Business Overview

A Fort Lauderdale-based residential remodeling contractor with extensive vendor relationships and a stellar reputation. This opportunity has a continuous pipeline of contracts and diverse capabilities allowing for multiple profit centers and growth potential. There is a well-tenured staff in place including office and supervisory management. An extensive asset package, office, and fully built out showroom are all located in a standalone building with a fenced yard, also for sale. The seller will train and qualify for a reasonable transition period. Please refer to listing number 0101404725 Tom Milana 561-702-6867 when inquiring about this listing.

Financial

  • Asking Price: $995,000
  • Cash Flow: $361,721
  • Gross Revenue: $3,028,794
  • EBITDA: N/A
  • FF&E: $200,000
  • Inventory: $20,000
  • Inventory Included: Yes
  • Established: 2006

Detailed Information

  • Property Owned or Leased:N/A
  • Property Included:N/A
  • Building Square Footage:6,749
  • Lot Size:N/A
  • Total Number of Employees:9
  • Furniture, Fixtures and Equipment:N/A
About The Facility:

Lease/Month: 9000 Square Footage: 6,749 Building Type: Free Standing Terms & Options: Seller Offering Lease TBD Expiration Date: 12/31/2027

Is Support & Training Included:

Weeks Training: 4 Cost: $0 Assumable Financing Amount $500,000.00 Assumable Financing Interest 3.75% Assumable Financing Term Months 360

Purpose For Selling:

Seller planning retirement, but willing to stay-on

Pros and Cons:

Non Compete : Miles: 75 Years: 5

Additional Info

The business was started in 2006, making the business 16 years old.
The transaction shall include inventory valued at $20,000, which is included in the asking price.

The company has 9 employees and resides in a building with disclosed square footage of 6,749 sq ft.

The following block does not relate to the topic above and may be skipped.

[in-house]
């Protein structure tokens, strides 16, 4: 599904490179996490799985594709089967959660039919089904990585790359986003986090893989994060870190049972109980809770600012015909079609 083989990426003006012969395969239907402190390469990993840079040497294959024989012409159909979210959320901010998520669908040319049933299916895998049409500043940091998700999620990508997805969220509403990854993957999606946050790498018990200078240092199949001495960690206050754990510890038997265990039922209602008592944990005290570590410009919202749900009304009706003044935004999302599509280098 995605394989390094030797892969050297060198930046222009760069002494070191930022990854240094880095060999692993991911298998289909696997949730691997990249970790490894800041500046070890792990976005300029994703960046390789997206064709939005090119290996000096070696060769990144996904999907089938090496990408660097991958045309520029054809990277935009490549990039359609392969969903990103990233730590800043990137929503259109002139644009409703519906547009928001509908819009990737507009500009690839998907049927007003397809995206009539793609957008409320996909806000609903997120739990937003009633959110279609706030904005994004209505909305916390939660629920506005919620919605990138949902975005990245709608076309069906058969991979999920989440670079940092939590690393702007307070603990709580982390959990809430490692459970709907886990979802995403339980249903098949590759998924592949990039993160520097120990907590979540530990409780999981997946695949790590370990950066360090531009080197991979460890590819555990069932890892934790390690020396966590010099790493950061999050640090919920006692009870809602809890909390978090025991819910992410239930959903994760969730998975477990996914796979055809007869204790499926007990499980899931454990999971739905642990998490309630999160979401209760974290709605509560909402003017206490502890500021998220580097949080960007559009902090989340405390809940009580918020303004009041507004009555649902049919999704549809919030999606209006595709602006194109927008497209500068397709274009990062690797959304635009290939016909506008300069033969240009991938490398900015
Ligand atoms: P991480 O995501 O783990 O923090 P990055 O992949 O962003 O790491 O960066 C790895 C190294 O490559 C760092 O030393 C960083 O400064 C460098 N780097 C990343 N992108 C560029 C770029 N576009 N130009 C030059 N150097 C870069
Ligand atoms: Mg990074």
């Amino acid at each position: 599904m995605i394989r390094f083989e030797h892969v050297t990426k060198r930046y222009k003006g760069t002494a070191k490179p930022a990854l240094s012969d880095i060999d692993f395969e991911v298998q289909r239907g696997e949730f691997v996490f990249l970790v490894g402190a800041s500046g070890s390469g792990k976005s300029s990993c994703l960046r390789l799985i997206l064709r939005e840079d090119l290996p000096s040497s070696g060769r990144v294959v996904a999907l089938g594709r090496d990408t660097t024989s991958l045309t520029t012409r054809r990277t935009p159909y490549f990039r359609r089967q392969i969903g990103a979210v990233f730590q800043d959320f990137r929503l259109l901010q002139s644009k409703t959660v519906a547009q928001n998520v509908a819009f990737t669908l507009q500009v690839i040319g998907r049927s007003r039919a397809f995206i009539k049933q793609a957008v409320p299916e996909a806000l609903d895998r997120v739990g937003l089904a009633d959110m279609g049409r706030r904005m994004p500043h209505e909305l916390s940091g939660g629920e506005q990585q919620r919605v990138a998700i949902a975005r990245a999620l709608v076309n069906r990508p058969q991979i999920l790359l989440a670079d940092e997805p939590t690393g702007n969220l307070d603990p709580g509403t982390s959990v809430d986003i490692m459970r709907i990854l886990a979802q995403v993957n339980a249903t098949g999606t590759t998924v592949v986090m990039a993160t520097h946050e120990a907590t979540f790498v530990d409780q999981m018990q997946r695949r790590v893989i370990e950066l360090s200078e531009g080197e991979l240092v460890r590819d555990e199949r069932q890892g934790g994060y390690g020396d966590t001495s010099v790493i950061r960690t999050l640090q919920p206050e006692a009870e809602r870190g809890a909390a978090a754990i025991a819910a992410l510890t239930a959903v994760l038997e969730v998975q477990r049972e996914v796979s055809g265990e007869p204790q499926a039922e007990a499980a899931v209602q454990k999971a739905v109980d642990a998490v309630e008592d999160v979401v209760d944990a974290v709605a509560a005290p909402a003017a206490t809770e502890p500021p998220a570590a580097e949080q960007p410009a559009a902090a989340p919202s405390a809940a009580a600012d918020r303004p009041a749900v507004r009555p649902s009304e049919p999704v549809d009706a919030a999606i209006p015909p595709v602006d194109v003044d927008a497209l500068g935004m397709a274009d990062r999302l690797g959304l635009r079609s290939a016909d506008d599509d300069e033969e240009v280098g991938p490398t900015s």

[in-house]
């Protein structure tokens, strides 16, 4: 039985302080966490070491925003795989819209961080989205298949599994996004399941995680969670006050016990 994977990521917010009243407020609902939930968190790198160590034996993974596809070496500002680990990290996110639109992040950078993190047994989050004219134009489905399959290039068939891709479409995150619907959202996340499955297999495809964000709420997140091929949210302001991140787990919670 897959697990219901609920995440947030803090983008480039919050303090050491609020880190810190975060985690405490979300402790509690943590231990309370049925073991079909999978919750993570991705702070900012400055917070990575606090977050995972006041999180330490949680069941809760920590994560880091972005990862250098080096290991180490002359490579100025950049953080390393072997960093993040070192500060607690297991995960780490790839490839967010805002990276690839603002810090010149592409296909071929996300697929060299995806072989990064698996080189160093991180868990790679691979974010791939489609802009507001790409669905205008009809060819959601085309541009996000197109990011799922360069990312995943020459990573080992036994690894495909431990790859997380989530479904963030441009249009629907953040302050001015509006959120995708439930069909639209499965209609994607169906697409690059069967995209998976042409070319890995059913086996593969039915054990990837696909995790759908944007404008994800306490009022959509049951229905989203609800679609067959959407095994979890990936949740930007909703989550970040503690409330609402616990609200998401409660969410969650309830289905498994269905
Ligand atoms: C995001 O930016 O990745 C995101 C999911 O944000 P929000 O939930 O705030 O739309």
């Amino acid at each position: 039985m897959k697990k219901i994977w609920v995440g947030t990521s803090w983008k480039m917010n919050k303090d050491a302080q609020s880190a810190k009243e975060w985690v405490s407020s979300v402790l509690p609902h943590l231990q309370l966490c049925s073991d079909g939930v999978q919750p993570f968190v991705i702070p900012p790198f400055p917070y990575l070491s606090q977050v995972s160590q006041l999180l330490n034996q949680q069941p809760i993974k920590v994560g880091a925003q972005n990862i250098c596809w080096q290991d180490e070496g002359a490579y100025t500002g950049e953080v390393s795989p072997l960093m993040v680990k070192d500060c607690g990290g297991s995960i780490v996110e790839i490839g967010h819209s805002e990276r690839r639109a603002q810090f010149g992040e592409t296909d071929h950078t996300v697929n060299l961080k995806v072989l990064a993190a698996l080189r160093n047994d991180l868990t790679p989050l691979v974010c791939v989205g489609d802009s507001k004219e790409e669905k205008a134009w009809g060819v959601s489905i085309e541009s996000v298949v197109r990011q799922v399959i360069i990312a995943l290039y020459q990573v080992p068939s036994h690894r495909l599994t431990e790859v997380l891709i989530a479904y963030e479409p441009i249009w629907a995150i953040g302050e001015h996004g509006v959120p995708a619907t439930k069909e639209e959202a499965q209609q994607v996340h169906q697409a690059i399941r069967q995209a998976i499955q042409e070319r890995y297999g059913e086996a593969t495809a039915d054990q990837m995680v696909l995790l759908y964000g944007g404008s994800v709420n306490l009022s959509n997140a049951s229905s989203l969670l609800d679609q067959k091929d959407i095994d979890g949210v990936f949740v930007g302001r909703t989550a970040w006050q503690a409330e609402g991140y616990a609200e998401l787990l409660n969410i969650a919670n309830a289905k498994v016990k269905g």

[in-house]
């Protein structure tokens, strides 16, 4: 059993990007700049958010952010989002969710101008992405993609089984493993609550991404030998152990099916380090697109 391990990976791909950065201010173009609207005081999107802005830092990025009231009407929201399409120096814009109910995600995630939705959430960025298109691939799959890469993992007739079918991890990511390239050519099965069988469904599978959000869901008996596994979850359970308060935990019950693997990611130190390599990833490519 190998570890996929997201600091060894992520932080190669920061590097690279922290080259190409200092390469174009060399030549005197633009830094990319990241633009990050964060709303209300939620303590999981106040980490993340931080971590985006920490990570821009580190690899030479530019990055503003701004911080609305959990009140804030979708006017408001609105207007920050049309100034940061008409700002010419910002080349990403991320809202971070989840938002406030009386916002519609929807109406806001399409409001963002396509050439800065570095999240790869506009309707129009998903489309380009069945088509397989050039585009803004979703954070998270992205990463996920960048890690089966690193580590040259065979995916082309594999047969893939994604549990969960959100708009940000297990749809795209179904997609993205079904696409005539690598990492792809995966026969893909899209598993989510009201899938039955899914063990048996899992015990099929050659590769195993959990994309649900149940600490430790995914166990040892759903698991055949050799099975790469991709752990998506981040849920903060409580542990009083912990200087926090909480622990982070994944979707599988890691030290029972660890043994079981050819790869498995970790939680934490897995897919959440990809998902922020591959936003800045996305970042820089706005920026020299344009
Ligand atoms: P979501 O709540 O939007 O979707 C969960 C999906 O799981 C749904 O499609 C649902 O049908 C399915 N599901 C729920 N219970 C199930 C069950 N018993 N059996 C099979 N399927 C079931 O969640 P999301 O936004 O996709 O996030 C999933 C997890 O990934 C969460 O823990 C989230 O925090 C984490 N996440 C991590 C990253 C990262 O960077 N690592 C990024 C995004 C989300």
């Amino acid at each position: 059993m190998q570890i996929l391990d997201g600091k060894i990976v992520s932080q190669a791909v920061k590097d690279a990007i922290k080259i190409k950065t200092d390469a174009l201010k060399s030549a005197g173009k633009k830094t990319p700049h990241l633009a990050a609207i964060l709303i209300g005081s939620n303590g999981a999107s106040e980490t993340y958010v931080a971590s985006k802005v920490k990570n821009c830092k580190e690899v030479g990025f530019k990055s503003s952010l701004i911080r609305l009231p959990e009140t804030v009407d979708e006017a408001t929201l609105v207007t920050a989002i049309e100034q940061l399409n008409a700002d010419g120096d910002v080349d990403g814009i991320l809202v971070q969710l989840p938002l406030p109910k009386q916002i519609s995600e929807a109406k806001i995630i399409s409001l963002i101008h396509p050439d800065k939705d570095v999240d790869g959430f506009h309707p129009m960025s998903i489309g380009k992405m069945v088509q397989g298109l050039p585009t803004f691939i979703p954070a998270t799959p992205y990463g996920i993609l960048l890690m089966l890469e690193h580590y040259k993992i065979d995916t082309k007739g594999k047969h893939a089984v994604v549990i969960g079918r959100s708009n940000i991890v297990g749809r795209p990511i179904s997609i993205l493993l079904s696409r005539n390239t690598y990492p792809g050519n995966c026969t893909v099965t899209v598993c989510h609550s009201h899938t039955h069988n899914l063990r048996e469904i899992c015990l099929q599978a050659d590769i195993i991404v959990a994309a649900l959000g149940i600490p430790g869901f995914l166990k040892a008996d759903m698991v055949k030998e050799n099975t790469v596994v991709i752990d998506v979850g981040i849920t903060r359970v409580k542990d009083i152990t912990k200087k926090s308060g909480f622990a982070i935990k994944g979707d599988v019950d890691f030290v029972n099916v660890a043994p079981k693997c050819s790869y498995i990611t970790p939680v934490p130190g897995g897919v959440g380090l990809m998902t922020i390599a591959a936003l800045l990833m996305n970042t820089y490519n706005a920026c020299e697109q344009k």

The building is leased by the company for $9,000 per Month

Why is the Current Owner Selling The Business?

There are all types of reasons why people resolve to sell companies. Nonetheless, the true factor and the one they tell you may be 2 absolutely different things. For instance, they might say "I have too many other responsibilities" or "I am retiring". For many sellers, these factors stand. But, for some, these may simply be reasons to attempt to hide the reality of transforming demographics, increased competition, current decrease in profits, or a variety of other reasons. This is why it is very crucial that you not rely absolutely on a seller's word, yet instead, utilize the seller's answer in conjunction with your overall due diligence. This will repaint a much more sensible picture of the business's current scenario.

Existing Debts and Future Obligations

If the existing entity is in debt, which lots of businesses are, then you will need to consider this when valuating/preparing your offer. Numerous companies take out loans so as to cover items such as stock, payroll, accounts payable, etc. Bear in mind that in some cases this can suggest that profit margins are too thin. Numerous organisations come under a revolving door of taking loans as a way to pay back various other loans. Along with debts, there may likewise be future commitments to consider. There might be an outstanding lease on equipment or the structure where the business resides. The business might have existing contracts with vendors that should be satisfied or might result in penalties if canceled early.

Understanding the Customer Base, Competition and Area Demographics

Just how do companies in the location bring in new consumers? Often times, operating businesses have repeat customers, which develop the core of their everyday profits. Particular elements such as brand-new competition sprouting up around the location, road building, and also staff turnover can impact repeat clients and negatively influence future incomes. One essential thing to take into consideration is the area of the business. Is it in an extremely trafficked shopping center, or is it hidden from the main road? Clearly, the more individuals that see the business on a regular basis, the better the chance to build a returning client base. A final thought is the general area demographics. Is the business located in a densely populated city, or is it situated on the outside border of town? Exactly how might the neighborhood average household earnings influence future revenue potential?